A Publication of WTVP

As signs begin to indicate a recovery from the recent downturn in the economy, Tazewell County continues to look for ways to reduce costs and do things more efficiently going into the future. Difficult times are opportunities to rethink how things are done and to ask questions that in good times often go unanswered.

Recently, two things came together that allowed Tazewell to save over $100,000 in financing costs. First, after a thorough review of our budget, debt and reserves, Standard & Poors upgraded our credit rating from A+ to AA. This, combined with unprecedented low bond rates of approximately one percent, allowed us to refinance our jail debt and save significant dollars.

Another area where Tazewell County has done quite well over the past several years is in our Supervisor of Assessments office. A recent analysis of home sales in our county shows that the selling price and the assessed price of homes are nearly identical. This demonstrates two things. First, our township assessors and the Supervisor of Assessments staff are doing very good work, and second, homes in Tazewell County are retaining their value. This allows for a consistent, reliable and timely source of revenue for all of the taxing bodies.

Our county also recently instituted a management committee to search for areas of savings. This group will meet on a regular basis to look for areas of savings and efficiencies in what we currently do and buy. If this group succeeds, we hope to expand our committee to neighboring communities and counties to see if we can work together to achieve even greater cost reductions.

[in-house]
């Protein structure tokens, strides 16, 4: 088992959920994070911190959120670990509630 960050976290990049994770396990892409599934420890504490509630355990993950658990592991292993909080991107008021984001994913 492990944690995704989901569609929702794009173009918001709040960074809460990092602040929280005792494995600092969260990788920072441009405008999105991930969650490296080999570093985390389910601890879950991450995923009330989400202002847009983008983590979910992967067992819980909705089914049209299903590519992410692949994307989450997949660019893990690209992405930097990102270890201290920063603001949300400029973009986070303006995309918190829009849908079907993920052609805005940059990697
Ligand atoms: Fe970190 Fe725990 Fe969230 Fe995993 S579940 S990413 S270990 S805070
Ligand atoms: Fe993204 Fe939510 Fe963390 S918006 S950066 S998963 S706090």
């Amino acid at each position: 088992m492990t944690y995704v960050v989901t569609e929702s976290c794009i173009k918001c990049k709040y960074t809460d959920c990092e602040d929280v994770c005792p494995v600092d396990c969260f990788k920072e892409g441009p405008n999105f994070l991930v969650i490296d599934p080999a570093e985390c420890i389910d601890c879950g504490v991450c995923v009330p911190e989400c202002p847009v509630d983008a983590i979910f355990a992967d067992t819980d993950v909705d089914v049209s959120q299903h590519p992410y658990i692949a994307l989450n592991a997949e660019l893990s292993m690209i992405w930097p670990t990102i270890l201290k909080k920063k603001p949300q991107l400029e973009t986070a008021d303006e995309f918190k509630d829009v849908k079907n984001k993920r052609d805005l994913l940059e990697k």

In the area of human resources, we have eliminated one position, suspended the hiring of newly created positions and deferred backfilling positions as they come open. We are also in the middle of several union contract negotiations and are very cognizant of what our economy is doing locally when considering financial offers. This year, our non-union employees and appointed department heads saw raises of zero to two percent.

Other areas of cost savings include reducing capital expenditures by 50 percent in the 2010 budget except in transportation, technology and any grant-funded projects. We have also put greater emphasis on energy conservation and have asked everyone to do their part. Lastly, we have re-bid or renegotiated several contracts with more favorable terms (i.e. telephone, long distance, cable contracts) in addition to canceling several contracts with cancellation provisions in order to take advantage of cost-saving opportunities.

Through all of this, we continue to work with our local legislators to defend against and promote appropriate solutions to the state’s financial crisis and its affect on counties.

Tazewell County is a “tax-capped” county, and yet we continue to have one of the lowest tax rates in the state. We are proud of our strong financial position that took years of discipline and frugal spending to achieve. Our goal through these difficult times is to remain financially strong while providing the taxpayers and citizens of our county exceptional service and value. iBi